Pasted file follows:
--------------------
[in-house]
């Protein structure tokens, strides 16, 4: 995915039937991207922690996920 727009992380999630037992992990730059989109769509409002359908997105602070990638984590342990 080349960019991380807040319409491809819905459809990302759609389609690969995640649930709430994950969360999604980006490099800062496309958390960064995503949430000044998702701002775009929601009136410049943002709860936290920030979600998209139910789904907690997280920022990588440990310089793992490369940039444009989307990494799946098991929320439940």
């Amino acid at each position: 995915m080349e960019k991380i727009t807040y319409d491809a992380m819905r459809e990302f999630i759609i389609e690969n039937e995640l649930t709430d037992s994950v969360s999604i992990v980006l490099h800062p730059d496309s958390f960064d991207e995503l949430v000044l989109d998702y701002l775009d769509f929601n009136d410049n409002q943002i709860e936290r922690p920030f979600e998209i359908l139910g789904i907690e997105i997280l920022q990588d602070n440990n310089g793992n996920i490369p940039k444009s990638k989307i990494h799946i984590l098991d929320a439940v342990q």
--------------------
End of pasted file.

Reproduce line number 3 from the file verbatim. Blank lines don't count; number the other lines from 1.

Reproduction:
């Amino acid at each position: 995915m080349e960019k991380i727009t807040y319409d491809a992380m819905r459809e990302f999630i759609i389609e690969n039937e995640l649930t709430d037992s994950v969360s999604i992990v980006l490099h800062p730059d496309s958390f960064d991207e995503l949430v000044l989109d998702y701002l775009d769509f929601n009136d410049n409002q943002i709860e936290r922690p920030f979600e998209i359908l139910g789904i907690e997105i997280l920022q990588d602070n440990n310089g793992n996920i490369p940039k444009s990638k989307i990494h799946i984590l098991d929320a439940v342990q």